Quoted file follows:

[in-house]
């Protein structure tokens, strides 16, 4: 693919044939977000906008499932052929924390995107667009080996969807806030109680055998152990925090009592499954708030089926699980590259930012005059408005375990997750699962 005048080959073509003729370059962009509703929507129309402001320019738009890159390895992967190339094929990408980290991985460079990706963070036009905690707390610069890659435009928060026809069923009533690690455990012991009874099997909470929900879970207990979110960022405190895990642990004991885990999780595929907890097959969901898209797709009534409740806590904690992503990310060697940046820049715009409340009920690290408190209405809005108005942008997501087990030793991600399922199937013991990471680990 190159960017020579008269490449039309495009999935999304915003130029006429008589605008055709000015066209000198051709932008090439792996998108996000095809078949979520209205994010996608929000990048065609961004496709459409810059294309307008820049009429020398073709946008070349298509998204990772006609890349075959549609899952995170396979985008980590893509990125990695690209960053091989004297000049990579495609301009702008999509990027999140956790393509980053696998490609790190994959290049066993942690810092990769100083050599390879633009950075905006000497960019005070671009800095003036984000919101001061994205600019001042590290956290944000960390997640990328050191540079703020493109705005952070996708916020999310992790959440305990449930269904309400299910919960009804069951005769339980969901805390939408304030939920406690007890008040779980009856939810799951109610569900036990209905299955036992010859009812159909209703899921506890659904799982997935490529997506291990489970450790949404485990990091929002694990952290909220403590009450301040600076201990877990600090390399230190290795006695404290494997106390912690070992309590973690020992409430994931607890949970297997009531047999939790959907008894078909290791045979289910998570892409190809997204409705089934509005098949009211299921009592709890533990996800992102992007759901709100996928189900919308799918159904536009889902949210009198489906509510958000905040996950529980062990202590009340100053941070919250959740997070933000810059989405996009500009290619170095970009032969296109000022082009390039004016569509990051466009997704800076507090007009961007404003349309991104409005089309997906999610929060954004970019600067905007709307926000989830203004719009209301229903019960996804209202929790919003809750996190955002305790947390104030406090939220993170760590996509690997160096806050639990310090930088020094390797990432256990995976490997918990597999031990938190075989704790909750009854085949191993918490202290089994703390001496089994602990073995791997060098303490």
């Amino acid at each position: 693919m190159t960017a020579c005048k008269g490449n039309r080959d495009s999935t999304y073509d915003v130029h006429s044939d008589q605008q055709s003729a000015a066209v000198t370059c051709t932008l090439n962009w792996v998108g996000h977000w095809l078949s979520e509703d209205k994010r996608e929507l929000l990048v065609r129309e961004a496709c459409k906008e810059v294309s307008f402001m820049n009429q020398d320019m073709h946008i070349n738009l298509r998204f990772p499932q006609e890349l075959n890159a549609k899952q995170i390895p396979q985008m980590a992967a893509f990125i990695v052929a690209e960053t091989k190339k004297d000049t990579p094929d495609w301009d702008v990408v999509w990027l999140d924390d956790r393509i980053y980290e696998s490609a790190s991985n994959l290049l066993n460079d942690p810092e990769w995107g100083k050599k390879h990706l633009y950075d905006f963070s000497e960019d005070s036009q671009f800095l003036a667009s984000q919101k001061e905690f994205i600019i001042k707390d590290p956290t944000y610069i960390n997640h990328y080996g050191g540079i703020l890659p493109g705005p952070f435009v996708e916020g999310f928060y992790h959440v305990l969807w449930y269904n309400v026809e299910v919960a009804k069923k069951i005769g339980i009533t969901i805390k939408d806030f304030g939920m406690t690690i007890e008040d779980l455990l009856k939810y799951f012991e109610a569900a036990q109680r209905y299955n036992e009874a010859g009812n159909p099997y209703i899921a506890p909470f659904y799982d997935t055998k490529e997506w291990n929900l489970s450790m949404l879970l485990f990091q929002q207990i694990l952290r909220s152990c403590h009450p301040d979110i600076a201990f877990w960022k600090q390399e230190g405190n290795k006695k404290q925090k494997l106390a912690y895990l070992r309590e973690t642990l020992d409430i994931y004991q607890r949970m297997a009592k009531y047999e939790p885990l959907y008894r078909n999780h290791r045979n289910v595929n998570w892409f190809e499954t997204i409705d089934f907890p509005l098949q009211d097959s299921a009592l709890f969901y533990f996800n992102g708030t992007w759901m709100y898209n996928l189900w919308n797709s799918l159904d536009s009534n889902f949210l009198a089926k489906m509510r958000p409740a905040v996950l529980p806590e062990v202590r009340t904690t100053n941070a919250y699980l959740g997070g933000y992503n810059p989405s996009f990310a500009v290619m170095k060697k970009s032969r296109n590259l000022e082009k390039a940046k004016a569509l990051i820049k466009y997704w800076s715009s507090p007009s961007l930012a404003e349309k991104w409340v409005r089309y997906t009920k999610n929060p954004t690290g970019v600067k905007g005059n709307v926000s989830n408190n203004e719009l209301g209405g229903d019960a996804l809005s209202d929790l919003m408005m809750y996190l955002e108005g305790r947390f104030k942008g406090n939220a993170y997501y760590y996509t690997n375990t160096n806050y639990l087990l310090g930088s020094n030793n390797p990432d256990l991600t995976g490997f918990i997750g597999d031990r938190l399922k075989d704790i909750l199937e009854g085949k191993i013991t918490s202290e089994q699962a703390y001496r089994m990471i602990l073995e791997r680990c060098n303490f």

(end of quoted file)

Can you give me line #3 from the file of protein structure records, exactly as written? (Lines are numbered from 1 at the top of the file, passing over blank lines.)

């Amino acid at each position: 693919m190159t960017a020579c005048k008269g490449n039309r080959d495009s999935t999304y073509d915003v130029h006429s044939d008589q605008q055709s003729a000015a066209v000198t370059c051709t932008l090439n962009w792996v998108g996000h977000w095809l078949s979520e509703d209205k994010r996608e929507l929000l990048v065609r129309e961004a496709c459409k906008e810059v294309s307008f402001m820049n009429q020398d320019m073709h946008i070349n738009l298509r998204f990772p499932q006609e890349l075959n890159a549609k899952q995170i390895p396979q985008m980590a992967a893509f990125i990695v052929a690209e960053t091989k190339k004297d000049t990579p094929d495609w301009d702008v990408v999509w990027l999140d924390d956790r393509i980053y980290e696998s490609a790190s991985n994959l290049l066993n460079d942690p810092e990769w995107g100083k050599k390879h990706l633009y950075d905006f963070s000497e960019d005070s036009q671009f800095l003036a667009s984000q919101k001061e905690f994205i600019i001042k707390d590290p956290t944000y610069i960390n997640h990328y080996g050191g540079i703020l890659p493109g705005p952070f435009v996708e916020g999310f928060y992790h959440v305990l969807w449930y269904n309400v026809e299910v919960a009804k069923k069951i005769g339980i009533t969901i805390k939408d806030f304030g939920m406690t690690i007890e008040d779980l455990l009856k939810y799951f012991e109610a569900a036990q109680r209905y299955n036992e009874a010859g009812n159909p099997y209703i899921a506890p909470f659904y799982d997935t055998k490529e997506w291990n929900l489970s450790m949404l879970l485990f990091q929002q207990i694990l952290r909220s152990c403590h009450p301040d979110i600076a201990f877990w960022k600090q390399e230190g405190n290795k006695k404290q925090k494997l106390a912690y895990l070992r309590e973690t642990l020992d409430i994931y004991q607890r949970m297997a009592k009531y047999e939790p885990l959907y008894r078909n999780h290791r045979n289910v595929n998570w892409f190809e499954t997204i409705d089934f907890p509005l098949q009211d097959s299921a009592l709890f969901y533990f996800n992102g708030t992007w759901m709100y898209n996928l189900w919308n797709s799918l159904d536009s009534n889902f949210l009198a089926k489906m509510r958000p409740a905040v996950l529980p806590e062990v202590r009340t904690t100053n941070a919250y699980l959740g997070g933000y992503n810059p989405s996009f990310a500009v290619m170095k060697k970009s032969r296109n590259l000022e082009k390039a940046k004016a569509l990051i820049k466009y997704w800076s715009s507090p007009s961007l930012a404003e349309k991104w409340v409005r089309y997906t009920k999610n929060p954004t690290g970019v600067k905007g005059n709307v926000s989830n408190n203004e719009l209301g209405g229903d019960a996804l809005s209202d929790l919003m408005m809750y996190l955002e108005g305790r947390f104030k942008g406090n939220a993170y997501y760590y996509t690997n375990t160096n806050y639990l087990l310090g930088s020094n030793n390797p990432d256990l991600t995976g490997f918990i997750g597999d031990r938190l399922k075989d704790i909750l199937e009854g085949k191993i013991t918490s202290e089994q699962a703390y001496r089994m990471i602990l073995e791997r680990c060098n303490f």